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'A Tragedy Foretold': Architects Say Rio's Olympic Bike Path Was Destined to Collapse

Architects and engineers say it appears the stunning elevated path, part of which fell into the sea last week killing at least two people, was not built to withstand ocean waves or currents.
Imagen por Renata Brito/AP Images

A stunning elevated coastal bike path built for this year's Rio de Janeiro Olympic Games, and which partially collapsed into the sea last week, was not designed to withstand strong waves or ocean currents — some architects are claiming.

A 50-metre stretch of the Tim Maia cycle route collapsed after it was hit by a rip current last Thursday. At least two people died in the accident that dealt a major blow to the Olympic city's image with the August 5 opening ceremony approaching fast.


Now a growing number of voices are claiming that the structure — which cost 44 million Brazilian reals, or $12.5 million — should never have been built, and should now be knocked down.

"The error began in the project's conception, with the construction method of a fragile pre-cast structure in a place subject to rip currents," said Ana Teresa Nadruz, an urbanist with 40 years experience. "Its breakup was a tragedy foretold."

Pedro Celestino Pereira Filho, president of the Engineering Club, told Good Morning Rio, that he was also certain the problem originated in a faulty design that appeared to at least partially ignore the fact that it was going to be built on top of the ocean.

"There's no doubt the project did not take into account the possibility of a force from below upwards caused by a usual wave at that point," he said.

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Economist Cleber Pereira added his voice to the outrage at the collapse of the bike path that follows the craggy coastline between the two main Olympic centers.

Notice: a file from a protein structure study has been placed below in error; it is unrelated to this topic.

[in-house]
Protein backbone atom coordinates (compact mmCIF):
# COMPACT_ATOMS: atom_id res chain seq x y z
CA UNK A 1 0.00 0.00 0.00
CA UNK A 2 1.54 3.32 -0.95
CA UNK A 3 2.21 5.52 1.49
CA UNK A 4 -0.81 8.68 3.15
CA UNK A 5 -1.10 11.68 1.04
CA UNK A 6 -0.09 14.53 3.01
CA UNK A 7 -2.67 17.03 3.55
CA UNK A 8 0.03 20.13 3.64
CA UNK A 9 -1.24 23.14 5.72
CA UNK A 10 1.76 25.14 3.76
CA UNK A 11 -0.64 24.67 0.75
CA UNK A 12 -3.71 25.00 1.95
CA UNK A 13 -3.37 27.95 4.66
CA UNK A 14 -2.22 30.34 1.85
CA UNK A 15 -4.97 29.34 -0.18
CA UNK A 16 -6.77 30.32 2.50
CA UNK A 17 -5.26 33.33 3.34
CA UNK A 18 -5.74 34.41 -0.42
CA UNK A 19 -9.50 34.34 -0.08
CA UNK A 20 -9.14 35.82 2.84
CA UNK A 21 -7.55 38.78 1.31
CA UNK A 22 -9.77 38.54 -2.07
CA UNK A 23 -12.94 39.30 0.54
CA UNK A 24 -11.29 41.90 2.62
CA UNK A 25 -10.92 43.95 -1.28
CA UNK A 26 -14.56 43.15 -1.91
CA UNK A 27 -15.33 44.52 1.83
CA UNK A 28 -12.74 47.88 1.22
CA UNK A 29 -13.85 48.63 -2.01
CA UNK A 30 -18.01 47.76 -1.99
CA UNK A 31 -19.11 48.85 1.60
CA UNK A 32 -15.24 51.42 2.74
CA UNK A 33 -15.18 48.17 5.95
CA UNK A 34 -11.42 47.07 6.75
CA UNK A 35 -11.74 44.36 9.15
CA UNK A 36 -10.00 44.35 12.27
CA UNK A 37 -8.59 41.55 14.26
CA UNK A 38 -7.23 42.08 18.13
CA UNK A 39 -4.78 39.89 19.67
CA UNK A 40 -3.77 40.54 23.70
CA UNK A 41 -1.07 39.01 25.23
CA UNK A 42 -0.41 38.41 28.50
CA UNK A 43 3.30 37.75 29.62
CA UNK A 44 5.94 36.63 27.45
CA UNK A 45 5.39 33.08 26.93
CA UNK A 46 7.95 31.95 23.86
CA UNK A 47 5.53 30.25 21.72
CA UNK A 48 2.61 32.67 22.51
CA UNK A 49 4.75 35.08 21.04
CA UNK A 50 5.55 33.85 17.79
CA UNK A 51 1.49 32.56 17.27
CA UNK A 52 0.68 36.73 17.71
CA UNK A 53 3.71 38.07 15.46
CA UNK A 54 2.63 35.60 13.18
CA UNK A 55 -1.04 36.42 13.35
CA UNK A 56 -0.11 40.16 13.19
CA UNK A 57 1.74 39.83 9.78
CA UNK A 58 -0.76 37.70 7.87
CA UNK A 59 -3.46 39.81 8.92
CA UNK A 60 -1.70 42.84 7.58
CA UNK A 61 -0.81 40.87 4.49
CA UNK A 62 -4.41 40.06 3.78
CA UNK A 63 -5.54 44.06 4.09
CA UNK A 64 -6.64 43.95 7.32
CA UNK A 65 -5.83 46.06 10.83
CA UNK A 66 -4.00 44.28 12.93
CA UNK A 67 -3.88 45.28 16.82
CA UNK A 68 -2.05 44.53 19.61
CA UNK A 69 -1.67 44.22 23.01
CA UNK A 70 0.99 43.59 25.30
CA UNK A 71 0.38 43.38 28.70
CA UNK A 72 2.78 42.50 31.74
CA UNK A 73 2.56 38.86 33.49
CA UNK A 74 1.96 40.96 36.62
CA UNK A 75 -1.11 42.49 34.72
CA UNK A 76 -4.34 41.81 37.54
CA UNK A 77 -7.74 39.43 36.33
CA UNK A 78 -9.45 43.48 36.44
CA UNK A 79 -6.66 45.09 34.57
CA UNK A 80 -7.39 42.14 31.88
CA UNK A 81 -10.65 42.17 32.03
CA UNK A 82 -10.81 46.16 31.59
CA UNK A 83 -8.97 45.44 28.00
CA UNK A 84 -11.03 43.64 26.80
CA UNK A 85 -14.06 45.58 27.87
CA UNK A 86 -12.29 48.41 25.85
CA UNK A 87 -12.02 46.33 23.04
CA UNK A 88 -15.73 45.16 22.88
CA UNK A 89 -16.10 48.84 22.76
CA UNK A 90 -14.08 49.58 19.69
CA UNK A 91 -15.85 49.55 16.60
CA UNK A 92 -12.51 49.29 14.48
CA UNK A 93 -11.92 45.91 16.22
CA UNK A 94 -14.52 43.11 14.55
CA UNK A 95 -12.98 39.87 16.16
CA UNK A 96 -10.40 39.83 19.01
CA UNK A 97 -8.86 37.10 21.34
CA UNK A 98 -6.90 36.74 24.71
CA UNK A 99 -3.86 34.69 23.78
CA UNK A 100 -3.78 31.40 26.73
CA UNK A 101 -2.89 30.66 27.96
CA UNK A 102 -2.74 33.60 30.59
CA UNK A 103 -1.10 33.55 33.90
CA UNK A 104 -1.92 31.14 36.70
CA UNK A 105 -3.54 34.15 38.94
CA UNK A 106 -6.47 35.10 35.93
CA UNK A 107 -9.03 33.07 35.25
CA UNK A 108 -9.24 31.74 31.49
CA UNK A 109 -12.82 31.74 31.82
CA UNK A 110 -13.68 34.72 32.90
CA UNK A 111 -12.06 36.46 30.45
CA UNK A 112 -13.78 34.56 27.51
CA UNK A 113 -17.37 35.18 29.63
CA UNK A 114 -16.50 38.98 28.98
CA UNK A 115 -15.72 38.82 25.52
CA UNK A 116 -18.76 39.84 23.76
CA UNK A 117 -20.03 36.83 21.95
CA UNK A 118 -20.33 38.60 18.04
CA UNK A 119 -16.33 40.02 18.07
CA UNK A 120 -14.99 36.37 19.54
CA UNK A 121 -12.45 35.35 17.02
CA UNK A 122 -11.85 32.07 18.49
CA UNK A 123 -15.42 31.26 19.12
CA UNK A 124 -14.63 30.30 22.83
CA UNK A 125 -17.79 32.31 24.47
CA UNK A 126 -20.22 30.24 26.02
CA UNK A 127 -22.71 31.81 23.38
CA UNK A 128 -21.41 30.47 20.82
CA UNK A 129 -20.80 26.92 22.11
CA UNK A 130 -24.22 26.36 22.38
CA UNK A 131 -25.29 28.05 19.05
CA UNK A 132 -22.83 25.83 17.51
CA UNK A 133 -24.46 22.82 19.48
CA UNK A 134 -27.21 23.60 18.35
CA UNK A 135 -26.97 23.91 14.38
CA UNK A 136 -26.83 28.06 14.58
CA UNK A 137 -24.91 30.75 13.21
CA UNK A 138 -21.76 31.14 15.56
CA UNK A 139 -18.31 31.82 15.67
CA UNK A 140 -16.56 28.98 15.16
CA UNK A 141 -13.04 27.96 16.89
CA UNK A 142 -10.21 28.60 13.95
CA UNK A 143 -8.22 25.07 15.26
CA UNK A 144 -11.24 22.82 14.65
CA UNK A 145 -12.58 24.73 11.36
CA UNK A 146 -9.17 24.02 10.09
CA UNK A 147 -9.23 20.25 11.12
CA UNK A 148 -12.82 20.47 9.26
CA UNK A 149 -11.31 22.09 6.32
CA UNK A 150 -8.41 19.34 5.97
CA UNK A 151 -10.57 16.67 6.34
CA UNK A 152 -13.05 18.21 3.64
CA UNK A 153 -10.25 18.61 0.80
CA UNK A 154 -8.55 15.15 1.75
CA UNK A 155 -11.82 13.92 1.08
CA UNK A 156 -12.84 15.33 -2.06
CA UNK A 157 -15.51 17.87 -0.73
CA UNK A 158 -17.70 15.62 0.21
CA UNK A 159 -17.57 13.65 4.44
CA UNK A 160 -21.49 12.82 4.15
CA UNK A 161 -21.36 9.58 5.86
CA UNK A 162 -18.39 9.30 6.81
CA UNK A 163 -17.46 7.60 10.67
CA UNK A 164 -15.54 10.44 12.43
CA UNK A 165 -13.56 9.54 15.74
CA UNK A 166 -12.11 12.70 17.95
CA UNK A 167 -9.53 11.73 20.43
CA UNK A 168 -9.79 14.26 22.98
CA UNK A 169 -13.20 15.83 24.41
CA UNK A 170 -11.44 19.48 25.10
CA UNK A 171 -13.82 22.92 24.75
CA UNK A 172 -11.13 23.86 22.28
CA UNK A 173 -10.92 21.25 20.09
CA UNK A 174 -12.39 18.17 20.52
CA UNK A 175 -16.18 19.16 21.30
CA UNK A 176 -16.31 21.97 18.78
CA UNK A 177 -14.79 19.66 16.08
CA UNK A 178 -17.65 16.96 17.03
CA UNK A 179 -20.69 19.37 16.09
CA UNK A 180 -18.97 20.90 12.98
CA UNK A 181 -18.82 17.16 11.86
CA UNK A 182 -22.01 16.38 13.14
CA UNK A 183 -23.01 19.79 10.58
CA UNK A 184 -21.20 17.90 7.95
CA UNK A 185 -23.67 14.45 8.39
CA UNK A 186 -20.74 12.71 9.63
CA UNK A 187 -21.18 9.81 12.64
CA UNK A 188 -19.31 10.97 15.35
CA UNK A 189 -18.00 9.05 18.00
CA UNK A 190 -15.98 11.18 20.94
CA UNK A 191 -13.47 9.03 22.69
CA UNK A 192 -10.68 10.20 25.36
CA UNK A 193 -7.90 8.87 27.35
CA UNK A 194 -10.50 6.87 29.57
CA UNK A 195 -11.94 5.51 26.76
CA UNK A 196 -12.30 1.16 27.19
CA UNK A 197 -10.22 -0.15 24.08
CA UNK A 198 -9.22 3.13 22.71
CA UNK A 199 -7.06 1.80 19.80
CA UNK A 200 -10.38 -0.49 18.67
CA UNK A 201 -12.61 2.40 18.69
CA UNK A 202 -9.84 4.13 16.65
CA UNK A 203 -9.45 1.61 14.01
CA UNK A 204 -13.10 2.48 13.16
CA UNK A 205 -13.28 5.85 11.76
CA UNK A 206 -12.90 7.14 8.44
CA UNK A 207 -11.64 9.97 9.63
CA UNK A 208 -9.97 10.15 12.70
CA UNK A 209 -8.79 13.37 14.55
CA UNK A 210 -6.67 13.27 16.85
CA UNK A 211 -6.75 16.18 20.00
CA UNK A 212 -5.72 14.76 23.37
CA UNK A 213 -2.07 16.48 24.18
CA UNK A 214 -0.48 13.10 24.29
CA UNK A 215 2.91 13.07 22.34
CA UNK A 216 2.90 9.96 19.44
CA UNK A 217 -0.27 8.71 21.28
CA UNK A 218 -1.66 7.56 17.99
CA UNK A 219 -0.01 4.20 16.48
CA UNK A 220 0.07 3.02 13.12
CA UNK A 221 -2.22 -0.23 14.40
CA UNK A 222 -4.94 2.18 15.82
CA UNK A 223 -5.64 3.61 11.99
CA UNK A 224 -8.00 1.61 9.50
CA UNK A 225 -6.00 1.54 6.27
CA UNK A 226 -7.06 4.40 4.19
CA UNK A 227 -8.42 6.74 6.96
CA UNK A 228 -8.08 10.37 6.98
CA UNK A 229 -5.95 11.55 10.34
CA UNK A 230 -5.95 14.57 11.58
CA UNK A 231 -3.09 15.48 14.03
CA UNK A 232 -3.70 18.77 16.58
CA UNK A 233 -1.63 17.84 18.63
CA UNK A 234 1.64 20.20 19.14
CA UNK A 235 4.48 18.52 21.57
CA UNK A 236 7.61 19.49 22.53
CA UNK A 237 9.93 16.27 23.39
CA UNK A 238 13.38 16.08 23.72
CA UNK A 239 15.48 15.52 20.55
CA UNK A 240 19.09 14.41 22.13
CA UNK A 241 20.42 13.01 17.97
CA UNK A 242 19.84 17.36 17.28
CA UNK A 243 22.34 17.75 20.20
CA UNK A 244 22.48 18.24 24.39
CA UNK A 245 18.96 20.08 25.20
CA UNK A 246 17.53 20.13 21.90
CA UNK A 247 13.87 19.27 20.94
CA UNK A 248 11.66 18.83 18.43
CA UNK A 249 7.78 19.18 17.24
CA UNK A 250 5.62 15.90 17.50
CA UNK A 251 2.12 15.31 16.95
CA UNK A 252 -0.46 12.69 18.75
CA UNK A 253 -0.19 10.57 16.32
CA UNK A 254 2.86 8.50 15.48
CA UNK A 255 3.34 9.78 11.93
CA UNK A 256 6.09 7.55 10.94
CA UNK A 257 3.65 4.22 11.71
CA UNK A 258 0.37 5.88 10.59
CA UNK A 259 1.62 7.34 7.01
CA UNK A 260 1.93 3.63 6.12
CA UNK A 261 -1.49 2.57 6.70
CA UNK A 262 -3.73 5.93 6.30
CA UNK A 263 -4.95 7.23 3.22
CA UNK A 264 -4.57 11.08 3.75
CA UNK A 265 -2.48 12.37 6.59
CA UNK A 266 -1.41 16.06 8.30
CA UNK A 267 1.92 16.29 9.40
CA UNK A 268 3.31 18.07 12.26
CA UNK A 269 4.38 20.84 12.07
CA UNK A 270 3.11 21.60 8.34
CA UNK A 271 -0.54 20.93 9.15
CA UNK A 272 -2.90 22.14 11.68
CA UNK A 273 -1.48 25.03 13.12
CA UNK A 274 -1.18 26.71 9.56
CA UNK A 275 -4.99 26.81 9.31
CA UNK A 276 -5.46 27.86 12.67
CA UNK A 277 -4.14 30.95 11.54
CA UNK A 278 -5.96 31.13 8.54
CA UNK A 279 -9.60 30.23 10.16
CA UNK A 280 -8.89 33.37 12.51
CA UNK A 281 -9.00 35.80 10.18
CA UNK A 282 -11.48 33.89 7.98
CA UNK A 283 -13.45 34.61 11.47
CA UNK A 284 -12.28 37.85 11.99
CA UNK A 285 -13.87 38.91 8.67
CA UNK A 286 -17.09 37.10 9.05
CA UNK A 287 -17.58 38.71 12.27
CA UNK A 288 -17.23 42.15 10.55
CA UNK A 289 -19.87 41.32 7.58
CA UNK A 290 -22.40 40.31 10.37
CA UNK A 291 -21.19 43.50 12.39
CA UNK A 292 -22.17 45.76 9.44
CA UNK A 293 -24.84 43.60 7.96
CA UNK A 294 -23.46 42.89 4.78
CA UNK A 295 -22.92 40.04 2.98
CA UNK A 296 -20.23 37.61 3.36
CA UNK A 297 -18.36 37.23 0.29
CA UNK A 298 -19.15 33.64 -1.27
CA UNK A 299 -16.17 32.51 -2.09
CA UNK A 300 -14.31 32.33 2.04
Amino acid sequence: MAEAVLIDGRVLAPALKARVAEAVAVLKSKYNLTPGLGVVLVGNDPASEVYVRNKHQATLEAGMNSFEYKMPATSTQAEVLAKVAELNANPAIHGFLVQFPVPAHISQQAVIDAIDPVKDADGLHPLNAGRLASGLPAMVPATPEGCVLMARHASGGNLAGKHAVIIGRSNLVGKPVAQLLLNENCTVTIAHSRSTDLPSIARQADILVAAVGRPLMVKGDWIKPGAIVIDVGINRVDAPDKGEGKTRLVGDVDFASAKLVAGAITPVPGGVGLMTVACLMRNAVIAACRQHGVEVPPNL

"Where are the engineers who designed this? A work of this size and it does not preempt natural events like a rip current?" Pereira demanded in the newspaper O Globo. "Where are the architects who designed this?"

In the wake of the accident, the city authorities banned the responsible consortium — Contemat and Concrejato Serviços Técnicos de Engenharia — from bidding for other contracts while an investigation is under way.


A team of experts is examining the structure and a report is expected to take 30 days.

Meanwhile, the tragedy has also added weight to a campaign by members of the Rio de Janeiro council to open a parliamentary inquiry into Olympic contracts and spending. This is fueled by suspicion that corruption may have made things both more expensive and, perhaps, less safe.

"This project was delayed by six months," said Jefferson Moura, who filed the petition to investigate Olympic infrastructure projects. "At this moment, we have to demand absolute transparency for the city of Rio de Janeiro."

Rio's mayor, Eduardo Paes, was in Greece for the Olympic flame lighting ceremony when the bike path collapsed.

"We will find those responsible, which is certainly not nature," he told reporters. "We will make every effort to ensure that everyone, inside or outside of City Hall, answers for their actions."

The mayor — who had called the structure the "most beautiful bike path in the world" when it was inaugurated in January — promised the path would be repaired and reopened, once all the safety checks had been done.

In the meantime, Nadruz, the architect who specializes in engineering project management, launched a public petition on Wednesday in favor of having the whole route demolished.

The petition, which had got almost 400 signatories by the afternoon, argues that the bike path puts cyclists between the sea and the rock face, with few escape routes in the event of disaster.

"I call on everyone to sign this petition for demolition of the Tim Maia cycle route," the petition states. "This mistaken construction is responsible for two fatalities, and there may be further lives lost."

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Follow Donna Bowater on Twitter: @DonnaBow